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How a Generic Marketing Strategy is Captivating Consumers on the Values of Natural Diamonds

Article 2 Rough and Polished 1200x675 1

Rough natural diamond (left) and polished natural diamond (right)

Some of our culture’s most influential advertising campaigns have come not from individual brands but from product categories.

Since the 1950s, when tea and butter producers consolidated their resources to compete for coffee and margarine consumers, generic category marketing has raised the profiles of products including cotton (“The Fabric of Our Lives”), milk (“Got Milk?”), and New York (“I❤NY”).

Whether it’s eggs, tourism, or life insurance, any fragmented product category with no dominant player can represent the interests of all organizations through an association or governing body. Thus generic advertising can be used to educate consumers about a category, communicate its values, and counter any public myths or misconceptions.

Using a generic marketing strategy, a membership-based association defines the messaging and approach to ensure category cohesion and oversee tactical day-to-day planning, content, and campaigns. Membership in an industry association confers a recognizable “seal of approval” on participating organizations, and it establishes an informal network of trustworthy, reputable players.

Just as some product categories are fragmented, so is today’s media landscape. With consumers getting their information from so many platforms—search engines, social media, TV, print, in-store—an organization representing a category can tailor its messaging to fit specific audiences and contexts.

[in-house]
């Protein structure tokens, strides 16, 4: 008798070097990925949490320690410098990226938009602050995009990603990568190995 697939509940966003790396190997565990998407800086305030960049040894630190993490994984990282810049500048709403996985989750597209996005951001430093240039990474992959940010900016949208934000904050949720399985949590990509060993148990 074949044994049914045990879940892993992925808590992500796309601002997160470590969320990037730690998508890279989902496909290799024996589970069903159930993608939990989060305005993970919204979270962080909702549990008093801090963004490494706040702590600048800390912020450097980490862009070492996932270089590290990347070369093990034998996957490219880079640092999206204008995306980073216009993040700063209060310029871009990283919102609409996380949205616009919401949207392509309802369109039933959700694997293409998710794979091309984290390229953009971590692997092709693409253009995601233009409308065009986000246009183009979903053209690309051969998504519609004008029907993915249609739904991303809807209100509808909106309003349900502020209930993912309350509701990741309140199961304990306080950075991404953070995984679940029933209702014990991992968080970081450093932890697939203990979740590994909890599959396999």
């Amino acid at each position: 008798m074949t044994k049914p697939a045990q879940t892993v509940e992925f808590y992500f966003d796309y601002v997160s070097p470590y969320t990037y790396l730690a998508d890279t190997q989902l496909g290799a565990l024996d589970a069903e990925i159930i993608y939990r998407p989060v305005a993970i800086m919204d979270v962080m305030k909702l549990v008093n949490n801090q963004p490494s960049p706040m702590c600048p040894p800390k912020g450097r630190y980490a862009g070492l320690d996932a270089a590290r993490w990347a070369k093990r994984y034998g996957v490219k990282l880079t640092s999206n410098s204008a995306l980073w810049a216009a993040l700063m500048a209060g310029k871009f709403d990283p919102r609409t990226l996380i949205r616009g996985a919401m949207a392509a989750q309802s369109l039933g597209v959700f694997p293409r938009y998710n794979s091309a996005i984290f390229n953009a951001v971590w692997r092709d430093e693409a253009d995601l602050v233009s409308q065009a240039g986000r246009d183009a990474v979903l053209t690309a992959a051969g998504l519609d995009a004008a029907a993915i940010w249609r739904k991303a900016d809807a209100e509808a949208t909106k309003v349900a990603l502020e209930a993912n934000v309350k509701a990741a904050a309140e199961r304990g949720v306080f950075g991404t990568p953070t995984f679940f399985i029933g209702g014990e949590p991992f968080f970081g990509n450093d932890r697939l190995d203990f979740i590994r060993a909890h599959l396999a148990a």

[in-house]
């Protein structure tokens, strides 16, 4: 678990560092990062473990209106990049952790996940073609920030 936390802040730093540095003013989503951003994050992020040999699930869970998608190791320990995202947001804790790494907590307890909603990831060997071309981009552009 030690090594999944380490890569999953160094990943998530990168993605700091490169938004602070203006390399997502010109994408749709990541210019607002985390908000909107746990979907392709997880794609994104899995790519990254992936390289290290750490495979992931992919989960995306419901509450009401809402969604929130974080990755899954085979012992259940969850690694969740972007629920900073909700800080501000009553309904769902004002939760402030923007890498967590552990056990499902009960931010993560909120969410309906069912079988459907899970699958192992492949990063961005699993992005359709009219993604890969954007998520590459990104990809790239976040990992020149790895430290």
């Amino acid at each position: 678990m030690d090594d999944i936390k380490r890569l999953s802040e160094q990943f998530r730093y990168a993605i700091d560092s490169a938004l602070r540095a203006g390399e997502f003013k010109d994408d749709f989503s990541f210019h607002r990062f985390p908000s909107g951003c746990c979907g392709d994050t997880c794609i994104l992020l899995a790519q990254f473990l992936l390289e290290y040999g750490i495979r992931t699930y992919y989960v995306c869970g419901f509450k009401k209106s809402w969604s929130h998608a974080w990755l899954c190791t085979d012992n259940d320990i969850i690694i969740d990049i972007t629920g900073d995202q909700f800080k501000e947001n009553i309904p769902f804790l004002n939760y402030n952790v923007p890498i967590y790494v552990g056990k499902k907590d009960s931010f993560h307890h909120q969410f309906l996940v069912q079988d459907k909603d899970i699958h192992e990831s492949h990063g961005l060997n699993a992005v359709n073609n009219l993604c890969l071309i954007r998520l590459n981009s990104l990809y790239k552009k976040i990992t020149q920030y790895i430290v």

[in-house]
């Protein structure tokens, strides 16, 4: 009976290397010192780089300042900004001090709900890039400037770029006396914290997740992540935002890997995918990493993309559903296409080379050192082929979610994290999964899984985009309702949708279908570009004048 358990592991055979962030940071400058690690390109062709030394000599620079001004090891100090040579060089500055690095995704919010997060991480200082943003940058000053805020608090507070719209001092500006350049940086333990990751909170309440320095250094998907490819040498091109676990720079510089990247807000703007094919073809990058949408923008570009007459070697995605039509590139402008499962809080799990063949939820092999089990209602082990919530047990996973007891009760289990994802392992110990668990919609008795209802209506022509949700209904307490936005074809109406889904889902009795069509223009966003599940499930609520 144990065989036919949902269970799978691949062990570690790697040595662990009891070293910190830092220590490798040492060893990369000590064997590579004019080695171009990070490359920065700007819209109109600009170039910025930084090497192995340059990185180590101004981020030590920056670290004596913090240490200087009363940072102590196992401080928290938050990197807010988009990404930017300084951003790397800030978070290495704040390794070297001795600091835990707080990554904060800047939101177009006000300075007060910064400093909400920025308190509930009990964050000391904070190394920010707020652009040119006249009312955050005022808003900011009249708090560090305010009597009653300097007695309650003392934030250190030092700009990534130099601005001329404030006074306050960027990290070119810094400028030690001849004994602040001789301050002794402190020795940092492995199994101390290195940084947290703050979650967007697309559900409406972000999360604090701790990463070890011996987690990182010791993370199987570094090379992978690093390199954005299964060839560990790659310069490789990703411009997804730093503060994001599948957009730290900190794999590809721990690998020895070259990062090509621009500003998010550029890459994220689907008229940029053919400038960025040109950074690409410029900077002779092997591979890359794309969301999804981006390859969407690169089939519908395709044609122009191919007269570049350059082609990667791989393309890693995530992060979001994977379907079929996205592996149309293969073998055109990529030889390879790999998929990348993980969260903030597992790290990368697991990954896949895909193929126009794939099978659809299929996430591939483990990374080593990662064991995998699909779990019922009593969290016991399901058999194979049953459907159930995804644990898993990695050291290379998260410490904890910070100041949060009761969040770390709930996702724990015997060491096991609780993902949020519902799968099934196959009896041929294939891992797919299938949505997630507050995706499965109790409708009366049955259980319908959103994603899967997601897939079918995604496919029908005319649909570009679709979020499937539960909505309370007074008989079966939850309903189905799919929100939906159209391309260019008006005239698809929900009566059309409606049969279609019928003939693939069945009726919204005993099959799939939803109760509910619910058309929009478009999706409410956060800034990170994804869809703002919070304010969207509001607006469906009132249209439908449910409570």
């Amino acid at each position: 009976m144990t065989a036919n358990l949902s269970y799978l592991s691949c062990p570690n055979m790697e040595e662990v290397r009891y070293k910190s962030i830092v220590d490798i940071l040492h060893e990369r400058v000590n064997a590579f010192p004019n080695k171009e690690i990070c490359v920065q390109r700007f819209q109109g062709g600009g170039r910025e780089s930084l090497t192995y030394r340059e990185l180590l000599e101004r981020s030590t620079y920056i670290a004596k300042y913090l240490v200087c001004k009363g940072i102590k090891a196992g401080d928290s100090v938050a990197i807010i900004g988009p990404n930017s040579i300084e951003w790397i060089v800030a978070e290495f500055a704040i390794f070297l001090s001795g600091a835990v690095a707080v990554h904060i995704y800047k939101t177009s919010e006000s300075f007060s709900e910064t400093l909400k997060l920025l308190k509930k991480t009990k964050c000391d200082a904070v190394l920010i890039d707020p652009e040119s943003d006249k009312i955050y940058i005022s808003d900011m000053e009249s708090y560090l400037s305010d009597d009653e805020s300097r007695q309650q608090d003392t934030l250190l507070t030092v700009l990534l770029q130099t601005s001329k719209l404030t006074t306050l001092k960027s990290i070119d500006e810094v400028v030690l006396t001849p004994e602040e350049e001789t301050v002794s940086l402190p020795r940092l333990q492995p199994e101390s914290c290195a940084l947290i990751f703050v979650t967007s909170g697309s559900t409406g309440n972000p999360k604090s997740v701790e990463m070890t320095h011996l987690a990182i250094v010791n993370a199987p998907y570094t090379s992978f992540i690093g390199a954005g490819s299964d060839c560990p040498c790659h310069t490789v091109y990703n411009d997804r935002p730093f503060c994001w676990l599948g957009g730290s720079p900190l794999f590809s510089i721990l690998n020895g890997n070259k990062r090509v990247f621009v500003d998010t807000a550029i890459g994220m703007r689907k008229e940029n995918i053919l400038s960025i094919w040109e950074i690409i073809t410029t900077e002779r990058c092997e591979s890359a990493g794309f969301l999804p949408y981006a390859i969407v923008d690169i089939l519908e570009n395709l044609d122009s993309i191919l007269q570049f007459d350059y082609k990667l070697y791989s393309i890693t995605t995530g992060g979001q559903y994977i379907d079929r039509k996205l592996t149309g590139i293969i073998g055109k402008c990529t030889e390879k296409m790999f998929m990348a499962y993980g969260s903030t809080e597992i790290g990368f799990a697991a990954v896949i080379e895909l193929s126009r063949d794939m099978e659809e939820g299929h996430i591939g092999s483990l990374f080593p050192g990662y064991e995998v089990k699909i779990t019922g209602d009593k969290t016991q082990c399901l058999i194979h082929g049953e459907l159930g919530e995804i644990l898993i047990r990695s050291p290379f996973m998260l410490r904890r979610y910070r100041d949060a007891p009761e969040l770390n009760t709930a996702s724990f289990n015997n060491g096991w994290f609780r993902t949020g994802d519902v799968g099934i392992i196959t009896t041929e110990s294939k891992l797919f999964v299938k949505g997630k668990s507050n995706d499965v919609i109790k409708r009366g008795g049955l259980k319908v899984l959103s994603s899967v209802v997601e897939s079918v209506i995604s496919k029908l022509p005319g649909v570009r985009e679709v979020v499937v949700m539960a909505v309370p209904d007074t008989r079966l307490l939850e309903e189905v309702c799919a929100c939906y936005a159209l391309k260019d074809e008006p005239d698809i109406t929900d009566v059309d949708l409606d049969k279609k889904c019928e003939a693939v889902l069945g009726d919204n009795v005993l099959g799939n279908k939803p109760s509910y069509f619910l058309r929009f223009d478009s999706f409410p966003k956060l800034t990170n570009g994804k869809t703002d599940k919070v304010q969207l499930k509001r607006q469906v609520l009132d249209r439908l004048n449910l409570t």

“Inspiration from TikTok is very different from Snapchat,” says David Kellie, CEO of the Natural Diamond Council (NDC). With generic marketing, he says, “you can curate a message specifically for audiences, creating content and using the analytics to identify which content resonates and drives the message.”

Presenting a Unified Message

Natural diamonds are anything but an everyday consumer product. They’re cherished, significant symbols of  unique, personal moments, and they’re priced as meaningful investments.

While a diamond brand may represent one specific view—regarding heritage, aesthetic appeal, or retail history—there’s little brand differentiation among natural diamond producers. Thousands of retailers, suppliers, wholesalers, and other players make up 80% of the category, Kellie says, and their cohesive marketing efforts aim not to compete internally but to raise awareness about the product through unified industry values.

This type of advertising promotes the product’s qualities even for players that aren’t association members but can still benefit from the authority and trust presented by the category while illuminating its values and processes to audiences across media platforms.

Unity is critical for a sector that competes with a perceived alternative: laboratory-grown diamonds. This category enjoys a “greenwashing” effect, emphasizing its lower price points and different production processes, but does so in ways that may mislead consumers into believing these products are more sustainable than natural diamonds.

Generic marketing allows the natural diamond category to unify under one global platform, communicate its shared values, and counter such misconceptions.